Indiana Daily Student

Local food trucks struggle with event cancellations, fewer clients during COVID-19 pandemic

<p>Brown County resident Jacob Ebel receives food from the La Poblana food truck parked in the TIS parking lot Jan. 19. La Poblana is one of many food trucks in Bloomington whose sales drop during the winter months. </p>

Brown County resident Jacob Ebel receives food from the La Poblana food truck parked in the TIS parking lot Jan. 19. La Poblana is one of many food trucks in Bloomington whose sales drop during the winter months.

After seeing many other local restaurants shut down in March, Döner Kebab owner Hamid Naderi worried about the effects of the pandemic on his food truck. 

“So many businesses closed down,” Naderi said. “But still, people look for food. I will be here for them.”

While traditional style restaurants can make accommodations for social distancing, food trucks have struggled to adjust after event cancellations and an overall decrease in customer visits. Food Truck Fridays and other city festivities brought in a significant portion of revenue for Bloomington food trucks, and these events have been paused since the start of the pandemic.

Maria Del Pilar Gonzalez, owner of Pili’s Party Taco food truck, has sold food in Bloomington since 2017. She said food trucks may suffer more than traditional restaurants during the pandemic, mainly due to a lack of events to participate in.

“We are not a traditional restaurant, so we don’t get a lot of people coming in,” Gonzalez said.

Late nights when other restaurants are closed and bar goers are looking for places to eat are normally a big help to food trucks, Gonzalez said. However, even these are now scarce due to the reduction of crowds at bars.

Gonzalez tracked a 35% loss in sales since 2019. She said this decrease in business was not as bad as she expected. She opened a store last January, which serves as an extension of the Pili’s Party Taco food truck and has helped her build her customer base. 

She said food trucks were not given accommodations like other sit-down restaurants, such as when the city closed Kirkwood Avenue to allow for social distancing outside.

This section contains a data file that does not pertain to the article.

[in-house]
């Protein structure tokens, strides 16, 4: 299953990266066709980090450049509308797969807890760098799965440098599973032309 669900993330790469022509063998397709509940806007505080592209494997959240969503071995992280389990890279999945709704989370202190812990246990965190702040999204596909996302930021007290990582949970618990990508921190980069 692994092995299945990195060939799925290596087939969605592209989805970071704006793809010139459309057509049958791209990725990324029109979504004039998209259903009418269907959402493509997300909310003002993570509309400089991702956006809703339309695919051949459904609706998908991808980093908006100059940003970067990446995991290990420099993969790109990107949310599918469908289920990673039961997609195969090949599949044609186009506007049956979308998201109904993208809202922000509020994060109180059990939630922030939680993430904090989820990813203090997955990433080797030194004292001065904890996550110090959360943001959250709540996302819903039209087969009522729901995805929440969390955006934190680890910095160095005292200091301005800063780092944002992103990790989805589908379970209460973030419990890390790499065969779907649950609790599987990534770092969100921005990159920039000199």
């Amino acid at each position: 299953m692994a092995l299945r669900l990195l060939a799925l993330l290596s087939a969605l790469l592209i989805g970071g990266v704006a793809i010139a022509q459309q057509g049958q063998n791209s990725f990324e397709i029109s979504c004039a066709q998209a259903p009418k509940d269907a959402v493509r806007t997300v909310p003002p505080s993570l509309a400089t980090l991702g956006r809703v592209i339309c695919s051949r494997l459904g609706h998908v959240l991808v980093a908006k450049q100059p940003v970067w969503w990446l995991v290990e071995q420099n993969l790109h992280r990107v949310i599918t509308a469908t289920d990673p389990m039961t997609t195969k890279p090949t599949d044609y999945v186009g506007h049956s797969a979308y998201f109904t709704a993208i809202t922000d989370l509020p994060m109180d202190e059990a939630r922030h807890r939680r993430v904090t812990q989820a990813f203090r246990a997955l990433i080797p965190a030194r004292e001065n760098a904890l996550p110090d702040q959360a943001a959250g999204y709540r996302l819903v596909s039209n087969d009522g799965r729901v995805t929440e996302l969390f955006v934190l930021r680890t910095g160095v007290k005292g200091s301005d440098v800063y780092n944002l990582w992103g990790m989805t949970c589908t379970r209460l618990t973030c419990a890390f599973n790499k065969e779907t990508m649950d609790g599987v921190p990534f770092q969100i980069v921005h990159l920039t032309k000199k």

The Chocolate Moose created and organized Food Truck Fridays six years ago. Chocolate Moose Director of Operations Jordan Davis said it was Chocolate Moose’s decision to cancel Food Truck Fridays, not the city’s. He said the city has not been directly involved with the event.

Food Truck Fridays usually run from April to October, but the event was canceled entirely last year due to the pandemic, Davis said.

The Chocolate Moose plans for Food Truck Fridays to be at Switchyard Park this year since it is more suitable for social distancing, Davis said. While the event is scheduled to start in April, Davis said organizers will monitor COVID-19 cases and decide whether to move forward with the event with public safety in mind.

Related: [Read our coronavirus coverage here]

“For this year we're obviously keeping a close eye on things,” Davis said. “We’re kind of just playing the wait and see game.”

La Poblana Taco Truck owner Angel Magno said he understood the city’s approach to accommodations with restaurants, such as the Kirkwood closure, and food trucks during the pandemic.

“Food trucks make a sort of call to the people to gather,” Magno said. “That’s why I think our options have been limited.”

Magno said the winter months are also normally financially harder on food trucks due to the drop in temperature and decrease in students around Bloomington.

Naderi said students are vital for food trucks to be successful, as they are a large portion of the customer base, and older residents often don't provide enough business.

“The food truck business is on the students,” Naderi said. “As long as the college is closed, we don’t have anything.”

Related: [Bloomington’s Caveat Emptor Used Books struggles to make it to fiftieth anniversary]

Owners remain hopeful that they can continue to adapt to pandemic challenges.

“We had to find a way,” Gonzalez said. “That’s the advantage we have as food trucks, we can move and find the people. We don’t have another choice.”

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